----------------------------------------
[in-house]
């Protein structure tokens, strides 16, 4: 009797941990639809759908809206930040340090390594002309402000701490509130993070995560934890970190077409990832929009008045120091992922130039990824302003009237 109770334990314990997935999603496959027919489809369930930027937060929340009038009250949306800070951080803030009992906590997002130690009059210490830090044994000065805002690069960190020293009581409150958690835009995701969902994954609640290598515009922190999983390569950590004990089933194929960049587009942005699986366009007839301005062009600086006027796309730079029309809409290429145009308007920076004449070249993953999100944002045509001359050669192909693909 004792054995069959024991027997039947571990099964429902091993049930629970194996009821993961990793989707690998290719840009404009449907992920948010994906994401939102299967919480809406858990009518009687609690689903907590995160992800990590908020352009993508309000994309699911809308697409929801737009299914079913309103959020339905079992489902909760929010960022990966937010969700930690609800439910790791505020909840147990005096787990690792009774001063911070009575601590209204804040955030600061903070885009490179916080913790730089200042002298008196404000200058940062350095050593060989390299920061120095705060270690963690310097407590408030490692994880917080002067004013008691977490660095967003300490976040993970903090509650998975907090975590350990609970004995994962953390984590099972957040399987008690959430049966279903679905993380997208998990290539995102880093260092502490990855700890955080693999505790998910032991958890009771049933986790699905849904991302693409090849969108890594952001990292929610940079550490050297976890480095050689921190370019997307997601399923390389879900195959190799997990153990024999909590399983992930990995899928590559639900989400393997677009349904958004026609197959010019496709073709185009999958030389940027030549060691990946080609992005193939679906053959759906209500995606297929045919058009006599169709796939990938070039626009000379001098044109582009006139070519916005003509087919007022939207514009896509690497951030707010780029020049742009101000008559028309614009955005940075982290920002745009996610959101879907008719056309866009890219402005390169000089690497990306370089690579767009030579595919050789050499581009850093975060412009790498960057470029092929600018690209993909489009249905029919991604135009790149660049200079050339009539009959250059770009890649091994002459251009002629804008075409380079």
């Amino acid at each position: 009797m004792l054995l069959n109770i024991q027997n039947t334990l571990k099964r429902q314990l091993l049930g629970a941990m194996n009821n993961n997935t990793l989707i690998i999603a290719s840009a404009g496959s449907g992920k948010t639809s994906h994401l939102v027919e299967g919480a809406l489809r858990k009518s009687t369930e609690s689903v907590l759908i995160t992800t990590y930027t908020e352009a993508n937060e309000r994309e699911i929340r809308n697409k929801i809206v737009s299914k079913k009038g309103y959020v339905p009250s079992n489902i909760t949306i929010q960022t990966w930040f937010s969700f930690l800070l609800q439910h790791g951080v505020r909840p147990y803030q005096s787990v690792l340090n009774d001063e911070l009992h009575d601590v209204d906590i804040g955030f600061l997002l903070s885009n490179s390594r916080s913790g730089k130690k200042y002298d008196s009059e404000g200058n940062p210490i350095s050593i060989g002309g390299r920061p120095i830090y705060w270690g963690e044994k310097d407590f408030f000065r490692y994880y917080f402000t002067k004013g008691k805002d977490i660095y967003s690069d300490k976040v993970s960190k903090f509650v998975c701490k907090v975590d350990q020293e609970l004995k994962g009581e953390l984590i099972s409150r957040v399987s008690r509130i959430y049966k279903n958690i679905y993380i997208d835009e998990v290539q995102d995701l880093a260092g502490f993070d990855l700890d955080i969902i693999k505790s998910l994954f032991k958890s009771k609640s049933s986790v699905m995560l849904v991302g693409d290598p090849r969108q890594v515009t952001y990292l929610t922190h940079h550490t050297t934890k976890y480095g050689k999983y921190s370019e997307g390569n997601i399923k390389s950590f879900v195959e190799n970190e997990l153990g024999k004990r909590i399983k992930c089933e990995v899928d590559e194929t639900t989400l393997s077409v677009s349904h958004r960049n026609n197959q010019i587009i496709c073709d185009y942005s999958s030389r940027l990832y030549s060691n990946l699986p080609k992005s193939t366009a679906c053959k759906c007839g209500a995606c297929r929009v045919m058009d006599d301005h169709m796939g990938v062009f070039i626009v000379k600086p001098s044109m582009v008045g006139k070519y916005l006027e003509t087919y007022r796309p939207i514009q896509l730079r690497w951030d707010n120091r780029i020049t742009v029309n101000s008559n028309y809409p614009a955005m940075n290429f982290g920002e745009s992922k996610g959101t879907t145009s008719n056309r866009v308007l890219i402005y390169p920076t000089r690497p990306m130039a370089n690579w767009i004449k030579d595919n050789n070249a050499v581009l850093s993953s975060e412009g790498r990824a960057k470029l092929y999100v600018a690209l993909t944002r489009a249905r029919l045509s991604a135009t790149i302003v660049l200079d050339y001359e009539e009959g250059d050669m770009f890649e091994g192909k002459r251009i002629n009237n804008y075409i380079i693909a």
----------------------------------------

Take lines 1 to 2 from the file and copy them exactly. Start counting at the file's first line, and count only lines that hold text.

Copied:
[in-house]
């Protein structure tokens, strides 16, 4: 009797941990639809759908809206930040340090390594002309402000701490509130993070995560934890970190077409990832929009008045120091992922130039990824302003009237 109770334990314990997935999603496959027919489809369930930027937060929340009038009250949306800070951080803030009992906590997002130690009059210490830090044994000065805002690069960190020293009581409150958690835009995701969902994954609640290598515009922190999983390569950590004990089933194929960049587009942005699986366009007839301005062009600086006027796309730079029309809409290429145009308007920076004449070249993953999100944002045509001359050669192909693909 004792054995069959024991027997039947571990099964429902091993049930629970194996009821993961990793989707690998290719840009404009449907992920948010994906994401939102299967919480809406858990009518009687609690689903907590995160992800990590908020352009993508309000994309699911809308697409929801737009299914079913309103959020339905079992489902909760929010960022990966937010969700930690609800439910790791505020909840147990005096787990690792009774001063911070009575601590209204804040955030600061903070885009490179916080913790730089200042002298008196404000200058940062350095050593060989390299920061120095705060270690963690310097407590408030490692994880917080002067004013008691977490660095967003300490976040993970903090509650998975907090975590350990609970004995994962953390984590099972957040399987008690959430049966279903679905993380997208998990290539995102880093260092502490990855700890955080693999505790998910032991958890009771049933986790699905849904991302693409090849969108890594952001990292929610940079550490050297976890480095050689921190370019997307997601399923390389879900195959190799997990153990024999909590399983992930990995899928590559639900989400393997677009349904958004026609197959010019496709073709185009999958030389940027030549060691990946080609992005193939679906053959759906209500995606297929045919058009006599169709796939990938070039626009000379001098044109582009006139070519916005003509087919007022939207514009896509690497951030707010780029020049742009101000008559028309614009955005940075982290920002745009996610959101879907008719056309866009890219402005390169000089690497990306370089690579767009030579595919050789050499581009850093975060412009790498960057470029092929600018690209993909489009249905029919991604135009790149660049200079050339009539009959250059770009890649091994002459251009002629804008075409380079």